What is software maintenance?
Software maintenance is the improvement of existing software. To improve performance, security or other attributes and correct faults. The primary purpose is to preserve the value of the software investment.
Software maintenance activities provide cost-effective support for software.
Changes to software after it’s in operation are considered to be maintenance work.
Software and its operating environments change or evolve and new user requirements surface. The software maintenance phase begins following a warranty period or post delivery support period.
Software maintenance is an integral part of a software life cycle. Companies strive to get the most out of their software development investment. By keeping software operating as long as possible.
Five key attributes of software maintenance activities:
- Maintaining control over the software’s day-to-day functions
- Maintaining control over software modifications
- Perfecting existing functions
- Identifying security threats and fixing vulnerable software
- Preventing software performance from degrading to unacceptable levels
A common perception of software maintenance is that it only involves fixing defects. However, one study indicated that over 80% of maintenance effort is for non-corrective actions.
Importance of software maintenance
The objective of software maintenance is to modify existing software while preserving its integrity.
The value of software maintenance to a business includes:
- Expanding your customer base
- Meeting additional requirements
- Becoming easier to use
- Being more efficient
- Employing newer technology
- Being more secure
Software maintenance is needed to ensure that the software continues to satisfy user requirements. Maintenance is applicable to any software development method or software life cycle model.
Software products change due to corrective and non-corrective software actions.
Software requires maintenance in order to:
- Correct faults
- Improve the design
- Implement enhancements
- Interface with other software
- Adapt programs to use different hardware, software and system features
- Migrate legacy software
Software maintenance can include:
- Application / System Maintenance
- Software upgrades & optimization
- Software enhancements
- New feature development
- Performance improvements
- Improvements in reliability & robustness
- GUI modification & enhancement
- Porting & conversion to other platforms
- Conversion of data from existing systems to another
- Development of add-on modules
- Interface development to in-house software or third-party software
- Recovery, back-up & system management
Software maintenance categories in ISO/IEC 14764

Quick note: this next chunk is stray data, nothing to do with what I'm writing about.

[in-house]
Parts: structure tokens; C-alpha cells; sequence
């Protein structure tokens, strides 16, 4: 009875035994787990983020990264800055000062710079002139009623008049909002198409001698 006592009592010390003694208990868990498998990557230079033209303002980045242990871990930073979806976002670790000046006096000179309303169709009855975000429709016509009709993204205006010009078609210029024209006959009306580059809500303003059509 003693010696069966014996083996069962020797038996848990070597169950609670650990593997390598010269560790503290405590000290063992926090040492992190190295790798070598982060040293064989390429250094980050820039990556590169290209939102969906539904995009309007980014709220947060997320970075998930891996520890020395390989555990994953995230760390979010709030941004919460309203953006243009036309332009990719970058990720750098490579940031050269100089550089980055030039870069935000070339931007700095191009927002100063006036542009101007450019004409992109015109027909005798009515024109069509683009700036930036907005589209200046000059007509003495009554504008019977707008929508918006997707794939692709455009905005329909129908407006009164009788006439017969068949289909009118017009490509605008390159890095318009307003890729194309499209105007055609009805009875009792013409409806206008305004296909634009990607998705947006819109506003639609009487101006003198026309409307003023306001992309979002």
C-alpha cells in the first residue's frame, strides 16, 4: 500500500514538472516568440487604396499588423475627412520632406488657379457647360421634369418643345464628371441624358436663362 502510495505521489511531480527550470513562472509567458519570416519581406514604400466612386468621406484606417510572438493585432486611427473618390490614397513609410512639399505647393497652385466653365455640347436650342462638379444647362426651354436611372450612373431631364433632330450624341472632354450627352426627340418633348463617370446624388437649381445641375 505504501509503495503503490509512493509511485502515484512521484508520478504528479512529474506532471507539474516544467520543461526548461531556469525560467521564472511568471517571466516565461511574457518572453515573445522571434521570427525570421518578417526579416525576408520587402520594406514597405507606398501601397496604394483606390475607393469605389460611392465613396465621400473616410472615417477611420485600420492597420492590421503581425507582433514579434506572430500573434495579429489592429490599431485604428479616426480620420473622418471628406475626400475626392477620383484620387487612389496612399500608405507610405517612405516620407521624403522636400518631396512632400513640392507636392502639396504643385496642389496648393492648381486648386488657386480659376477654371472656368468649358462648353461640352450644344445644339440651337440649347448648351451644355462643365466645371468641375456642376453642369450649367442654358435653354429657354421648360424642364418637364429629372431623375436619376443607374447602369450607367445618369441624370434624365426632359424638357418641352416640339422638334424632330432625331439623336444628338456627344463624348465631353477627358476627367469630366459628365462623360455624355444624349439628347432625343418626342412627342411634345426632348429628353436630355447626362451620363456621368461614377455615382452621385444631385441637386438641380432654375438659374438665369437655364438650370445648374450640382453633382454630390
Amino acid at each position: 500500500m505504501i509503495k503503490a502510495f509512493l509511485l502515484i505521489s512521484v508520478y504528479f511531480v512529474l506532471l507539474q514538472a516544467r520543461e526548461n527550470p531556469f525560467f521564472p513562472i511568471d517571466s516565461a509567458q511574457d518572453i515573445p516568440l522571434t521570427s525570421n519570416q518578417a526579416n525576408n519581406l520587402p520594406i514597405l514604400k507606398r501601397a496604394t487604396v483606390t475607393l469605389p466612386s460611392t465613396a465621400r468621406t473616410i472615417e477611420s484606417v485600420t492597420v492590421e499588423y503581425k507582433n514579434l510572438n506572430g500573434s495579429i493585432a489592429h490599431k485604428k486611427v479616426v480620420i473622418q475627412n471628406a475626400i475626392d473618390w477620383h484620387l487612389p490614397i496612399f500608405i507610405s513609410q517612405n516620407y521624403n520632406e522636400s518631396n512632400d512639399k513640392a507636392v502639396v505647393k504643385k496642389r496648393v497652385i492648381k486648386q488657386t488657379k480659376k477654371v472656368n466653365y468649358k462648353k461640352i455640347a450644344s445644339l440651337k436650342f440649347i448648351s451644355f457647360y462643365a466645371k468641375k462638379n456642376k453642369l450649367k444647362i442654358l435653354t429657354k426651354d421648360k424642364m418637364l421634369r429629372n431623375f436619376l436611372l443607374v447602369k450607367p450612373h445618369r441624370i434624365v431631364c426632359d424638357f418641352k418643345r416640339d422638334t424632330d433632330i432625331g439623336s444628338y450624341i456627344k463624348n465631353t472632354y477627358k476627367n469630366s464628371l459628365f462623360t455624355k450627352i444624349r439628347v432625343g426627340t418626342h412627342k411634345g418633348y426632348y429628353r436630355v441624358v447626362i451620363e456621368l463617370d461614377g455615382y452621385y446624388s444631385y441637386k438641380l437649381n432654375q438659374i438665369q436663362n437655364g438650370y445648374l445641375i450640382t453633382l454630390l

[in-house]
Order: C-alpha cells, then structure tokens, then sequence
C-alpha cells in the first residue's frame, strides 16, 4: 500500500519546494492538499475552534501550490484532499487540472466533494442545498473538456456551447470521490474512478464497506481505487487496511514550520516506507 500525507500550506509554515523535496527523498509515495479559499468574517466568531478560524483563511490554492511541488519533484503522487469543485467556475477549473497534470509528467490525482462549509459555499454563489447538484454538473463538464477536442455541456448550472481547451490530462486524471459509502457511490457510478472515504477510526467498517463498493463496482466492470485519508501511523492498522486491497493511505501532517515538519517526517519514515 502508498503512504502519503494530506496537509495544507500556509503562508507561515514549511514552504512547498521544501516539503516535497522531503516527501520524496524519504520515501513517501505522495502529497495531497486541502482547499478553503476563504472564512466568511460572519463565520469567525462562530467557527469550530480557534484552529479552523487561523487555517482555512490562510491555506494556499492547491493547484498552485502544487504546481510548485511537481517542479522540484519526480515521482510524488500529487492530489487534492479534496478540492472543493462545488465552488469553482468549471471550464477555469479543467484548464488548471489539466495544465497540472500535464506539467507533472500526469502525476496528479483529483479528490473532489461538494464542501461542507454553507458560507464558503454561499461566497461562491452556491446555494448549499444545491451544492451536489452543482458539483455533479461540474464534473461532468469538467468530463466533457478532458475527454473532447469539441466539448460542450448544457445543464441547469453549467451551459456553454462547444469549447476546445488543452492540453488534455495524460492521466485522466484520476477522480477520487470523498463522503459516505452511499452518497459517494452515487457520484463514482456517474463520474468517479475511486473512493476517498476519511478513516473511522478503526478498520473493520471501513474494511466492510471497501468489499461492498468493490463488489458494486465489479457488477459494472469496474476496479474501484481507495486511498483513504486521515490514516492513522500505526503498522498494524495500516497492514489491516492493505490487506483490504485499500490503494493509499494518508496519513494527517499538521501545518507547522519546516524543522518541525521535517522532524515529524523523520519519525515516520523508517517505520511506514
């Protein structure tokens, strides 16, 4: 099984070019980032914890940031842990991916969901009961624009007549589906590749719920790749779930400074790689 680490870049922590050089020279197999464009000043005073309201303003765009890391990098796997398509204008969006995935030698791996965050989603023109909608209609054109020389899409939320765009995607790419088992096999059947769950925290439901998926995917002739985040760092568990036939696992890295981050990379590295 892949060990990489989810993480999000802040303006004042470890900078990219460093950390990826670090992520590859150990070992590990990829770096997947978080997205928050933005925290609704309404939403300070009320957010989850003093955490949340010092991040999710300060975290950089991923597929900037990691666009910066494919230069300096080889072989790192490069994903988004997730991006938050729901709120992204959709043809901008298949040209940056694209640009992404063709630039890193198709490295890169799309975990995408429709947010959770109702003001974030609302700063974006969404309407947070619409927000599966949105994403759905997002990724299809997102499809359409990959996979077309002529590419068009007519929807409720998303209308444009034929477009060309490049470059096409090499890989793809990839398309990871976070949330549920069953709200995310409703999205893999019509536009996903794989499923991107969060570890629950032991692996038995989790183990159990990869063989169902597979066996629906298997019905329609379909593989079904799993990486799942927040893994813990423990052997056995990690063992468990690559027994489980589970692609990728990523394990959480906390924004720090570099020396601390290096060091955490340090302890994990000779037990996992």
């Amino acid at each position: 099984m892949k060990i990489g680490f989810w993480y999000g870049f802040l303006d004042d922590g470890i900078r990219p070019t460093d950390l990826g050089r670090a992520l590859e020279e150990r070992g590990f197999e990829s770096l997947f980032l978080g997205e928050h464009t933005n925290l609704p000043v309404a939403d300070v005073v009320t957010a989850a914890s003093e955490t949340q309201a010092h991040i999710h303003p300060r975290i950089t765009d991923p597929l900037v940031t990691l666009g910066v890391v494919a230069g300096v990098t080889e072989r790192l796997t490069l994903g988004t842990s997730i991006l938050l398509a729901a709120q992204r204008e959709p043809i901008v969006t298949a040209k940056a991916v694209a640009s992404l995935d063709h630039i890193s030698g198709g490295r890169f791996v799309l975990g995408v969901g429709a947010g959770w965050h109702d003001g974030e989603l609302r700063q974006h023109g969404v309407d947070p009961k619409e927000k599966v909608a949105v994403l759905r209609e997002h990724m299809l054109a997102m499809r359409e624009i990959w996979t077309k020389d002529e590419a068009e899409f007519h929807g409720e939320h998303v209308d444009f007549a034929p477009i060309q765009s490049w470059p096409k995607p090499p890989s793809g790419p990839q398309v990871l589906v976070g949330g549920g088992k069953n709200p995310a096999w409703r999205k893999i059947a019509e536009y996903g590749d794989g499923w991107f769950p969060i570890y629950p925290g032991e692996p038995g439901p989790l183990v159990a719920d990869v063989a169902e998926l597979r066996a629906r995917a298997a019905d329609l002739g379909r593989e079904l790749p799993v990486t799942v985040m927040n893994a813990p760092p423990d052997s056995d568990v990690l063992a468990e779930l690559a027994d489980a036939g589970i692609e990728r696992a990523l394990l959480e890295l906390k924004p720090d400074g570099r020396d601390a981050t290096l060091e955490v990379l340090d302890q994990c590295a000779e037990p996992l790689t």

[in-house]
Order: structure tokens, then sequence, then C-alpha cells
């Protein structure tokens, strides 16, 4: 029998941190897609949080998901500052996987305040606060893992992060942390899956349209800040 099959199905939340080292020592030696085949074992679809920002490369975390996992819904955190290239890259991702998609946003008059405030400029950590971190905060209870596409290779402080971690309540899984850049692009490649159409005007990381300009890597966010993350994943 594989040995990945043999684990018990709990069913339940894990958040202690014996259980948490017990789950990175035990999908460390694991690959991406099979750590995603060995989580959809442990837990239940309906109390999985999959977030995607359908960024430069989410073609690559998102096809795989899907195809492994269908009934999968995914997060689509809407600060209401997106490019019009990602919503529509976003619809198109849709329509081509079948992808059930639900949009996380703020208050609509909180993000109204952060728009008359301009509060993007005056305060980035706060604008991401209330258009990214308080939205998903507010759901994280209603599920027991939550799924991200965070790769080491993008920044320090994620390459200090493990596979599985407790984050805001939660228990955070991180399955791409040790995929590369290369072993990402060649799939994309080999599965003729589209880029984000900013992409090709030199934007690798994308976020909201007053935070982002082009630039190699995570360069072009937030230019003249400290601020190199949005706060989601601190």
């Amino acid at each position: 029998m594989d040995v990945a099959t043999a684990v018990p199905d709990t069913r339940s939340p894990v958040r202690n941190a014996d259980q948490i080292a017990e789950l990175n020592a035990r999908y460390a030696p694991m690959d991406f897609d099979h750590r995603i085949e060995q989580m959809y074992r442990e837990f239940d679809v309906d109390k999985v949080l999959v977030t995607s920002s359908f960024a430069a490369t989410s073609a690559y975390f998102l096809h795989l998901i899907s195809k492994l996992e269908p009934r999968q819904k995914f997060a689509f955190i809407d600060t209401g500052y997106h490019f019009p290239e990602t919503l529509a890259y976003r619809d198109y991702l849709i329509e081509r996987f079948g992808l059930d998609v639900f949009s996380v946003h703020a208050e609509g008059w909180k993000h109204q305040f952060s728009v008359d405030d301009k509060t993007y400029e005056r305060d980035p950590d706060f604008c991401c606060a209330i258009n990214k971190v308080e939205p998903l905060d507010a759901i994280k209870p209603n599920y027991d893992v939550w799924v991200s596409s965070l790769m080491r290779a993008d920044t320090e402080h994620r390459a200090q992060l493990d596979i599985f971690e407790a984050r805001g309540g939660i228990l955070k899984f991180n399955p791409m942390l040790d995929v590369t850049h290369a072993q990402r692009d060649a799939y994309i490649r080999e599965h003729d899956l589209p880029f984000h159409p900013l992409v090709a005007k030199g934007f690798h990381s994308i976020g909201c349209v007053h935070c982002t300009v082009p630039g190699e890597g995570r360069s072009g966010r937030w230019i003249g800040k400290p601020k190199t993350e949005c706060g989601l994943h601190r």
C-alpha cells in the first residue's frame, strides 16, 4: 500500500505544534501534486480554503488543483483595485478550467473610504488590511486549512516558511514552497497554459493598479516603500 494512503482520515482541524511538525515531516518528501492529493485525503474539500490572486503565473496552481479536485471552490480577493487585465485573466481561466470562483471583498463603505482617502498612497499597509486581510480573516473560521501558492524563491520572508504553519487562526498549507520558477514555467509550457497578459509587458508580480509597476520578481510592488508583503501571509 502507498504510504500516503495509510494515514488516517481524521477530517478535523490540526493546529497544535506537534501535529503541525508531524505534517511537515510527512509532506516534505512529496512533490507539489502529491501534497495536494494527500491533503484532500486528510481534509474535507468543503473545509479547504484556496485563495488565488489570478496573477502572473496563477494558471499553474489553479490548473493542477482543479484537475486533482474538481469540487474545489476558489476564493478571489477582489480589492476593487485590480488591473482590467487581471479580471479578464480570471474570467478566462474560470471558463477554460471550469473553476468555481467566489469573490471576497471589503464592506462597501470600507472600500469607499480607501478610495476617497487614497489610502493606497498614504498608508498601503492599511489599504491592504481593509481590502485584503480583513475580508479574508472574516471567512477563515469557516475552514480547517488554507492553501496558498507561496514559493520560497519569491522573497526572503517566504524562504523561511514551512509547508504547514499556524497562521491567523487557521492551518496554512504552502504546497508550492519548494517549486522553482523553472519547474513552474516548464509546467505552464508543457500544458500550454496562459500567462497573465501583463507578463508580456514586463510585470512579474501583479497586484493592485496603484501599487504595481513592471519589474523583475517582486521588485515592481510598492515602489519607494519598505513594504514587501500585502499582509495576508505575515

- Corrective maintenance: Reactive correction of discovered problems in software
- Adaptive maintenance: Keep software usable in a changing environment
- Perfective maintenance: Improve software performance or add new features
- Preventive maintenance: Detect and fix latent faults before they become effective faults
Software maintenance planning
A key part of software development is maintenance. Software development requires an accurate maintenance plan from the start. It should specify how users will request changes or report problems. The budget should include resource and cost estimates. A maintenance plan should exist for developing every new system feature.
Who will be responsible for the maintenance of software?
It’s important to delegate software maintenance to a single group.
The original software developers may maintain the software or companies may use a dedicated software maintenance team. Having a dedicated maintenance team has many benefits, including:
- Enabling specialization
- Creating communication channels
- Reducing dependency on individuals
- Allowing for periodic audit checks
Software maintenance outsourcing
Outsourcing software maintenance has become a major industry. Companies now outsource all aspects of software development, including software maintenance.
Software re-engineering is the rebuilding of software into a new form. It’s undertaken to replace aging legacy software rather than improve maintainability.
Re-factoring is a re-engineering technique. Used to reorganize a program without changing its behavior. It seeks to improve a program structure and its maintainability. Minor changes use re-factoring techniques.
During software’s life, it may have to be modified to run in different environments. Determine actions to accomplish the migration. Document the steps required to effect the migration. Including migration requirements, conversion of data, execution, verification, and support.
Migrating software can entail a number of other activities such as:
- Notification of intent: a statement of why the old environment is no longer supported and description of the new environment and its date of availability
- Parallel operations: making both the old and new environments to ensure a smooth transition
- Notification of completion: when the migration is complete, a notification is sent to all concerned
- Post-operation review: an assessment of the impact of changing to the new environment
- Data archival: storing the old software data.
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